LONDON // In the Jockey Club rooms in Newmarket, England, hangs a painting of Sir Henry Cecil, who died Tuesday at his base at Warren Hill, Newmarket, aged 70.
It is not a particularly good painting, and one that Cecil did not like: "It made me look as if I would fall out of the picture," he once said.
The morning after his death, nobody needs a painting of Cecil. In the minds of every horse-racing fan, we all have our own, better, images of the legendary trainer.
Focus on the Gucci loafers. The fancy ties, and then zoom in on Royal Ascot, where he picked up a record 75 winners, with that brushed top hat at a jaunty angle because he tilted his head whenever he addressed someone.
But the personal portraits are worthless without racing's collective depiction of a trainer who walked the turf in Europe like a colossus for nearly 20 years.
Before his health began to deteriorate from a bout with cancer in 2006, Cecil accumulated 10 trainers' championships. In 1985, he became the first man in history to pass the mark of a million pounds in prize money, despite losing the patronage of Sheikh Mohammed bin Rashid, Vice President of the UAE and Ruler of Dubai.
Two years later, he extended the record for the number of winners trained in a season from 146 to 180, a landmark that had stood for almost 100 years.
He won all the English Classics more than once, and Classics in France and Ireland, but despite his concentration on Europe, he still managed to win at the Breeders' Cup in America with Midday in 2009.
"He was a great trainer and an even better person," said Queally, who was riding at Salisbury on Tuesday, said. "Everything he did was class and every other trainer aspired to be like him. Everyone in racing will feel his loss. They don't make people like him anymore."
If Queally is the present, then Steve Cauthen, the American jockey, represents the past. Cauthen was with Cecil for six years during the 1980s and partnered some of the greatest equine talent ever to come out of Newmarket.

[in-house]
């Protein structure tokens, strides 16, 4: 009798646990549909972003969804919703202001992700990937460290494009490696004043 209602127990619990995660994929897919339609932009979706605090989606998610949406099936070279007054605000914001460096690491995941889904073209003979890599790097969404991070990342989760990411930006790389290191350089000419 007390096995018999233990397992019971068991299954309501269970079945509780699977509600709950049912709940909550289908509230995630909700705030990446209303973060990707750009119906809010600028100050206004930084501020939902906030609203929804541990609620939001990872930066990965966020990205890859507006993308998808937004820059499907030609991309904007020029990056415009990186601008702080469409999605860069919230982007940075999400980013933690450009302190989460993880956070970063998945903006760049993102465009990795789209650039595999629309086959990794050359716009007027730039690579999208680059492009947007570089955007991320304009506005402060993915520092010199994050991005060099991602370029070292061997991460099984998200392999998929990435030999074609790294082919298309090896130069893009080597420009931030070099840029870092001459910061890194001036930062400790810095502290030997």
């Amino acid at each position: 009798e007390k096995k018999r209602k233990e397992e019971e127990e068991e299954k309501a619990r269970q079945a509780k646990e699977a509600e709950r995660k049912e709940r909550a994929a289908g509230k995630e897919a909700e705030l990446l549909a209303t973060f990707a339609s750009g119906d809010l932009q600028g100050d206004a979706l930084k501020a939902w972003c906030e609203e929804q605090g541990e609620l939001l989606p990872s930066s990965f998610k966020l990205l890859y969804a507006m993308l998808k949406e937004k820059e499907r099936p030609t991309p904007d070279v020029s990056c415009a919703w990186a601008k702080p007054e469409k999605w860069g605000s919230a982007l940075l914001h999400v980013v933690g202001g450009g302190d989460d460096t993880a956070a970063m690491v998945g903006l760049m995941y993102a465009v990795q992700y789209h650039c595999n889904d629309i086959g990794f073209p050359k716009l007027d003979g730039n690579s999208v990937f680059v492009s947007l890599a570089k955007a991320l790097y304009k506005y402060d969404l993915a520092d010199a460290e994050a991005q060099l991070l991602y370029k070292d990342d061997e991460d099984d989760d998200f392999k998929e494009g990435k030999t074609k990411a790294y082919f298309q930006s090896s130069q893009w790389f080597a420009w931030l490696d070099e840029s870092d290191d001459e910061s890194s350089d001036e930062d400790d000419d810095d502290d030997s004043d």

Cauthen and Cecil formed a union that was sealed in greatness in their first year together when Oh So Sharp galloped to the fillies' Triple Crown in 1985 in the colours of Sheikh Mohammed.
Cauthen recalled those halcyon days, mentioning Indian Skimmer, who won the French Oaks in 1987, and Old Vic, who won the French Derby in 1989. Yet it was Cecil the man that shone through for him.
"He had a great sense of humour," Cauthen said.
"He was a super-intelligent guy and really knew how to place his horses. He tried to have fun. The atmosphere during most of the time I was up at Warren Place was just fantastic."
Lady Cecil has been granted a temporary licence at Warren Place as it is decided what is to become of the horses, the staff, and the facility itself.
This is to the background of Prince Khalid Abdullah of Saudi Arabia's bloodstock operation that produced Frankel being sold. With the death of Bobby Frankel, Prince Abdullah's American trainer, to lymphoma in 2009, Frankel appears to have been the high-water mark to the Saudi Royals's racing and bloodstock empire.
The future may be uncertain. But what is not is Cecil's legacy.
It was Frankel who applied the gilt to Cecil's supreme, yet chequered, career. Cecil started life as a failure having gone, in his own words, "straight to the bottom of the class and stayed there," at age seven.
Having grappled with death for the past few years, he departs this world firmly at the top of it.
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